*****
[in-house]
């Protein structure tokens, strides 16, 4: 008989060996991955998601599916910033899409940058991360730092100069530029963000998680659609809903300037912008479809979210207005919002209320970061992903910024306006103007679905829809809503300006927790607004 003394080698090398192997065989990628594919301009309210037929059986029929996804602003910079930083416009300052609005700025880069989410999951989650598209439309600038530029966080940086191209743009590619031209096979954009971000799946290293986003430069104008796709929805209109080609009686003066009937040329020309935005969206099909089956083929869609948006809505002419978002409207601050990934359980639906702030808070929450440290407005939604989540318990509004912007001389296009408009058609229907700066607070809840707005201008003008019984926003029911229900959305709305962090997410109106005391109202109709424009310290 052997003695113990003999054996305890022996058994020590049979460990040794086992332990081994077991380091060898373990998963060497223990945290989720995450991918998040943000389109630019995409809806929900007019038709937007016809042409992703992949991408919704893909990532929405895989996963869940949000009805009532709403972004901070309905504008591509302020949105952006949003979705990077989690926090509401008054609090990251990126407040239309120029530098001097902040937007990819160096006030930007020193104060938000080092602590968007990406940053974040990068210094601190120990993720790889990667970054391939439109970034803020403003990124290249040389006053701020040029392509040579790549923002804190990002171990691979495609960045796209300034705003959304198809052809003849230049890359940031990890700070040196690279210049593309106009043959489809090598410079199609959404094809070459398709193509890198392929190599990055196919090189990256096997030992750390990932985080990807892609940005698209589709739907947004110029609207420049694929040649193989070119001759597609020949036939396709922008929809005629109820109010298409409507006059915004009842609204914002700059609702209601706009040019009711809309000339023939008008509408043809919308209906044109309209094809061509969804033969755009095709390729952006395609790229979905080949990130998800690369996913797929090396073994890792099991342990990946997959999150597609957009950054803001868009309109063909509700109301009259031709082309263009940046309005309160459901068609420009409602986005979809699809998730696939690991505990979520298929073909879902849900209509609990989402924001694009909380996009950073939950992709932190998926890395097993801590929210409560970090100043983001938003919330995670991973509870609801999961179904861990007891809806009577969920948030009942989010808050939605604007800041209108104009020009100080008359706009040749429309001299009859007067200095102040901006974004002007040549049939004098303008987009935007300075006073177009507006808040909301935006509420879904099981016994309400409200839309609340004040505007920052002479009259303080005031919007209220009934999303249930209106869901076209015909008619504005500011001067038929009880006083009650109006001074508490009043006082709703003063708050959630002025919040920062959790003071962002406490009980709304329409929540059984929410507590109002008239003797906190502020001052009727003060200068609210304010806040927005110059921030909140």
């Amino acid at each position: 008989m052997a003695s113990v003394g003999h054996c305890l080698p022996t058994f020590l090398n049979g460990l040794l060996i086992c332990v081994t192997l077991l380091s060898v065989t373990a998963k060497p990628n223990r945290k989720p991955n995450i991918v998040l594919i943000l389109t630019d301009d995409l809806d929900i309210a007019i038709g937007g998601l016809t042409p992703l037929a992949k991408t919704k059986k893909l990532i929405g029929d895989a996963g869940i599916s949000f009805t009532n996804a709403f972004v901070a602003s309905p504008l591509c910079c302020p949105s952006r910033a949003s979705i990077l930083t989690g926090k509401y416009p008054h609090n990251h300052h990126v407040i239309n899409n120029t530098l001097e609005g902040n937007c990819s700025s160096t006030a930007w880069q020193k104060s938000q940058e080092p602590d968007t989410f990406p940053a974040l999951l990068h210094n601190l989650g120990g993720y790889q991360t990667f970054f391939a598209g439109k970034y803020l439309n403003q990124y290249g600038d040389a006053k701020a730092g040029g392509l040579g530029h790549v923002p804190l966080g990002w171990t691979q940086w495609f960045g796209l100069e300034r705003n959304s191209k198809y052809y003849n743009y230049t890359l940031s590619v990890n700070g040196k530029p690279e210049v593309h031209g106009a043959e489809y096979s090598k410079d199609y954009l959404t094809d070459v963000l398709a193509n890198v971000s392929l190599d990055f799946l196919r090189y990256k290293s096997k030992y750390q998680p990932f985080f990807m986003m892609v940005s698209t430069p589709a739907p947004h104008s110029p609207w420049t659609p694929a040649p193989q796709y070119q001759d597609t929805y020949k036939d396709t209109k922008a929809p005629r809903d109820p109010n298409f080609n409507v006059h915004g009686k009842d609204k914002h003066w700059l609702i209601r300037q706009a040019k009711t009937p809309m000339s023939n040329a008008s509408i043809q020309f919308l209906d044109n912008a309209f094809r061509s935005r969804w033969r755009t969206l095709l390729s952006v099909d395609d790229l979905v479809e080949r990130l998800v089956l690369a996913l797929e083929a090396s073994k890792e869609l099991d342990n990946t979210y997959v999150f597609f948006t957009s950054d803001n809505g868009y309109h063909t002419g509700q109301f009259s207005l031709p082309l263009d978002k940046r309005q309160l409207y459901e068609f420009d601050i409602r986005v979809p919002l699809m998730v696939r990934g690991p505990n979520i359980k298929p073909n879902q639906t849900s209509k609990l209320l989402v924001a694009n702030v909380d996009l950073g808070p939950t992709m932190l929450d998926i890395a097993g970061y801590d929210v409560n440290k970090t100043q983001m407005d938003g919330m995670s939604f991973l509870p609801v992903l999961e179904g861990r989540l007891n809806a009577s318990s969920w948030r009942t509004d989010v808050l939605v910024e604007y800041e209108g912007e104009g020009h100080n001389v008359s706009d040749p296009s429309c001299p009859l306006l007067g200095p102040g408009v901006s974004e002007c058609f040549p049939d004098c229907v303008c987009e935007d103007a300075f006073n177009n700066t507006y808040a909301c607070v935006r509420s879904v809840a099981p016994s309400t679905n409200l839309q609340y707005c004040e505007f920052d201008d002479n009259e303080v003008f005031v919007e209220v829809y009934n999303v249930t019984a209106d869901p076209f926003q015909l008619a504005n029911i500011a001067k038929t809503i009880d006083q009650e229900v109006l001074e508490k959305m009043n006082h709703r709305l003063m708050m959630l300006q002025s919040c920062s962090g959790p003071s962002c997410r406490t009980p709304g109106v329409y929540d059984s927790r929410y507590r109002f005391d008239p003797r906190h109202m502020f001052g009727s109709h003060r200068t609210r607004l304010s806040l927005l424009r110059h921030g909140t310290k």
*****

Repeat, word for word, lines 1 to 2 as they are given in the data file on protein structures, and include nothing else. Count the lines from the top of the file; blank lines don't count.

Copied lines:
[in-house]
């Protein structure tokens, strides 16, 4: 008989060996991955998601599916910033899409940058991360730092100069530029963000998680659609809903300037912008479809979210207005919002209320970061992903910024306006103007679905829809809503300006927790607004 003394080698090398192997065989990628594919301009309210037929059986029929996804602003910079930083416009300052609005700025880069989410999951989650598209439309600038530029966080940086191209743009590619031209096979954009971000799946290293986003430069104008796709929805209109080609009686003066009937040329020309935005969206099909089956083929869609948006809505002419978002409207601050990934359980639906702030808070929450440290407005939604989540318990509004912007001389296009408009058609229907700066607070809840707005201008003008019984926003029911229900959305709305962090997410109106005391109202109709424009310290 052997003695113990003999054996305890022996058994020590049979460990040794086992332990081994077991380091060898373990998963060497223990945290989720995450991918998040943000389109630019995409809806929900007019038709937007016809042409992703992949991408919704893909990532929405895989996963869940949000009805009532709403972004901070309905504008591509302020949105952006949003979705990077989690926090509401008054609090990251990126407040239309120029530098001097902040937007990819160096006030930007020193104060938000080092602590968007990406940053974040990068210094601190120990993720790889990667970054391939439109970034803020403003990124290249040389006053701020040029392509040579790549923002804190990002171990691979495609960045796209300034705003959304198809052809003849230049890359940031990890700070040196690279210049593309106009043959489809090598410079199609959404094809070459398709193509890198392929190599990055196919090189990256096997030992750390990932985080990807892609940005698209589709739907947004110029609207420049694929040649193989070119001759597609020949036939396709922008929809005629109820109010298409409507006059915004009842609204914002700059609702209601706009040019009711809309000339023939008008509408043809919308209906044109309209094809061509969804033969755009095709390729952006395609790229979905080949990130998800690369996913797929090396073994890792099991342990990946997959999150597609957009950054803001868009309109063909509700109301009259031709082309263009940046309005309160459901068609420009409602986005979809699809998730696939690991505990979520298929073909879902849900209509609990989402924001694009909380996009950073939950992709932190998926890395097993801590929210409560970090100043983001938003919330995670991973509870609801999961179904861990007891809806009577969920948030009942989010808050939605604007800041209108104009020009100080008359706009040749429309001299009859007067200095102040901006974004002007040549049939004098303008987009935007300075006073177009507006808040909301935006509420879904099981016994309400409200839309609340004040505007920052002479009259303080005031919007209220009934999303249930209106869901076209015909008619504005500011001067038929009880006083009650109006001074508490009043006082709703003063708050959630002025919040920062959790003071962002406490009980709304329409929540059984929410507590109002008239003797906190502020001052009727003060200068609210304010806040927005110059921030909140």